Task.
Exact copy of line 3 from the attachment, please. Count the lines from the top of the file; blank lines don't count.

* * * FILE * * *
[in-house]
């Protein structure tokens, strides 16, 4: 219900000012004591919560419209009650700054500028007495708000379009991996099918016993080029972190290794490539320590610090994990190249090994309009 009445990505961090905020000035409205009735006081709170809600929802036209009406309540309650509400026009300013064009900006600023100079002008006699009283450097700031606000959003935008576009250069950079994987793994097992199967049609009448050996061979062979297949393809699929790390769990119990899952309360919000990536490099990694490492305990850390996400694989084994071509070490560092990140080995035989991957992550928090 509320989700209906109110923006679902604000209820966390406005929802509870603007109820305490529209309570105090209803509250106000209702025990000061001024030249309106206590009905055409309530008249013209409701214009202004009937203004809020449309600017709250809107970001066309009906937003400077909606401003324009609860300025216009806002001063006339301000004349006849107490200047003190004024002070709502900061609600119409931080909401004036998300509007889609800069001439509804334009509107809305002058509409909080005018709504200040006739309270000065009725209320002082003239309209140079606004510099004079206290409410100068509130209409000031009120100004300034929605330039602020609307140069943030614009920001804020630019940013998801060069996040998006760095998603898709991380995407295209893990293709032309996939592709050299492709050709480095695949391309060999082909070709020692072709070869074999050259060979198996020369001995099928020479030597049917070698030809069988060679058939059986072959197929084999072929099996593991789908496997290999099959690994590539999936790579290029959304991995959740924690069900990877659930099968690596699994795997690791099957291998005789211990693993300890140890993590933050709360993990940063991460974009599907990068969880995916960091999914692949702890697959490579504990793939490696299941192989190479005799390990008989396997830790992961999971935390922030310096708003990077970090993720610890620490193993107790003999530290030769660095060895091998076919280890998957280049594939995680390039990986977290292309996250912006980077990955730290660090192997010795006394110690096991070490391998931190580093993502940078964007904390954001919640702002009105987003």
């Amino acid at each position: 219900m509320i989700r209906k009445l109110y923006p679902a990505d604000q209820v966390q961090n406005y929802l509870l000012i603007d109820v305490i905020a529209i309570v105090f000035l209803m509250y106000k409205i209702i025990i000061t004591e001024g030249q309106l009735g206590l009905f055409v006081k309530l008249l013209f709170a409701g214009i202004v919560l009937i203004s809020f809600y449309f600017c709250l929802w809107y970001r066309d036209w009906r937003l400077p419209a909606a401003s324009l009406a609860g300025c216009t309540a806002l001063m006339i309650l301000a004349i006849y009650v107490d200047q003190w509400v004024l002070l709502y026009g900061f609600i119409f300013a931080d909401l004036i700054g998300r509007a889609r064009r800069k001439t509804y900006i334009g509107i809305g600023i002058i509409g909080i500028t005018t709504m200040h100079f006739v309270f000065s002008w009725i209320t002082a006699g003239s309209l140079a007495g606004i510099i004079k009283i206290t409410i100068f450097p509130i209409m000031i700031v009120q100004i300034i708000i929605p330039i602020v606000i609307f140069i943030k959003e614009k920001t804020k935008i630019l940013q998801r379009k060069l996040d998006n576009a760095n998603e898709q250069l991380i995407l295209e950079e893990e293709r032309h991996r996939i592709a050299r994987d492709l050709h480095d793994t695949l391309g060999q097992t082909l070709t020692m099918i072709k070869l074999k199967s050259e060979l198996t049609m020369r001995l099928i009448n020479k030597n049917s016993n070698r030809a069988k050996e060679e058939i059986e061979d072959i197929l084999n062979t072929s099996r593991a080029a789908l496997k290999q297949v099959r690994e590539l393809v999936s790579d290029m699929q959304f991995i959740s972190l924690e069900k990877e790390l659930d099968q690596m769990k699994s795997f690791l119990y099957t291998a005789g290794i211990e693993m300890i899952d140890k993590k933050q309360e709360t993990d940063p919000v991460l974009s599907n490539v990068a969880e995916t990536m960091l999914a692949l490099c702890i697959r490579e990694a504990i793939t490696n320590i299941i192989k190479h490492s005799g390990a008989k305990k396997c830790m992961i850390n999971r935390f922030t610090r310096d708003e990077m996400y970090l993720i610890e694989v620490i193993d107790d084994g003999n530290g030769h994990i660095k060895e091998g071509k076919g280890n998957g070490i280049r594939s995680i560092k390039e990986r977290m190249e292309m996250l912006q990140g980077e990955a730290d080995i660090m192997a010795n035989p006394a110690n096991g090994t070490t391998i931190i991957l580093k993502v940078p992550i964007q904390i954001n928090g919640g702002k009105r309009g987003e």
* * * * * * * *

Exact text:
């Amino acid at each position: 219900m509320i989700r209906k009445l109110y923006p679902a990505d604000q209820v966390q961090n406005y929802l509870l000012i603007d109820v305490i905020a529209i309570v105090f000035l209803m509250y106000k409205i209702i025990i000061t004591e001024g030249q309106l009735g206590l009905f055409v006081k309530l008249l013209f709170a409701g214009i202004v919560l009937i203004s809020f809600y449309f600017c709250l929802w809107y970001r066309d036209w009906r937003l400077p419209a909606a401003s324009l009406a609860g300025c216009t309540a806002l001063m006339i309650l301000a004349i006849y009650v107490d200047q003190w509400v004024l002070l709502y026009g900061f609600i119409f300013a931080d909401l004036i700054g998300r509007a889609r064009r800069k001439t509804y900006i334009g509107i809305g600023i002058i509409g909080i500028t005018t709504m200040h100079f006739v309270f000065s002008w009725i209320t002082a006699g003239s309209l140079a007495g606004i510099i004079k009283i206290t409410i100068f450097p509130i209409m000031i700031v009120q100004i300034i708000i929605p330039i602020v606000i609307f140069i943030k959003e614009k920001t804020k935008i630019l940013q998801r379009k060069l996040d998006n576009a760095n998603e898709q250069l991380i995407l295209e950079e893990e293709r032309h991996r996939i592709a050299r994987d492709l050709h480095d793994t695949l391309g060999q097992t082909l070709t020692m099918i072709k070869l074999k199967s050259e060979l198996t049609m020369r001995l099928i009448n020479k030597n049917s016993n070698r030809a069988k050996e060679e058939i059986e061979d072959i197929l084999n062979t072929s099996r593991a080029a789908l496997k290999q297949v099959r690994e590539l393809v999936s790579d290029m699929q959304f991995i959740s972190l924690e069900k990877e790390l659930d099968q690596m769990k699994s795997f690791l119990y099957t291998a005789g290794i211990e693993m300890i899952d140890k993590k933050q309360e709360t993990d940063p919000v991460l974009s599907n490539v990068a969880e995916t990536m960091l999914a692949l490099c702890i697959r490579e990694a504990i793939t490696n320590i299941i192989k190479h490492s005799g390990a008989k305990k396997c830790m992961i850390n999971r935390f922030t610090r310096d708003e990077m996400y970090l993720i610890e694989v620490i193993d107790d084994g003999n530290g030769h994990i660095k060895e091998g071509k076919g280890n998957g070490i280049r594939s995680i560092k390039e990986r977290m190249e292309m996250l912006q990140g980077e990955a730290d080995i660090m192997a010795n035989p006394a110690n096991g090994t070490t391998i931190i991957l580093k993502v940078p992550i964007q904390i954001n928090g919640g702002k009105r309009g987003e």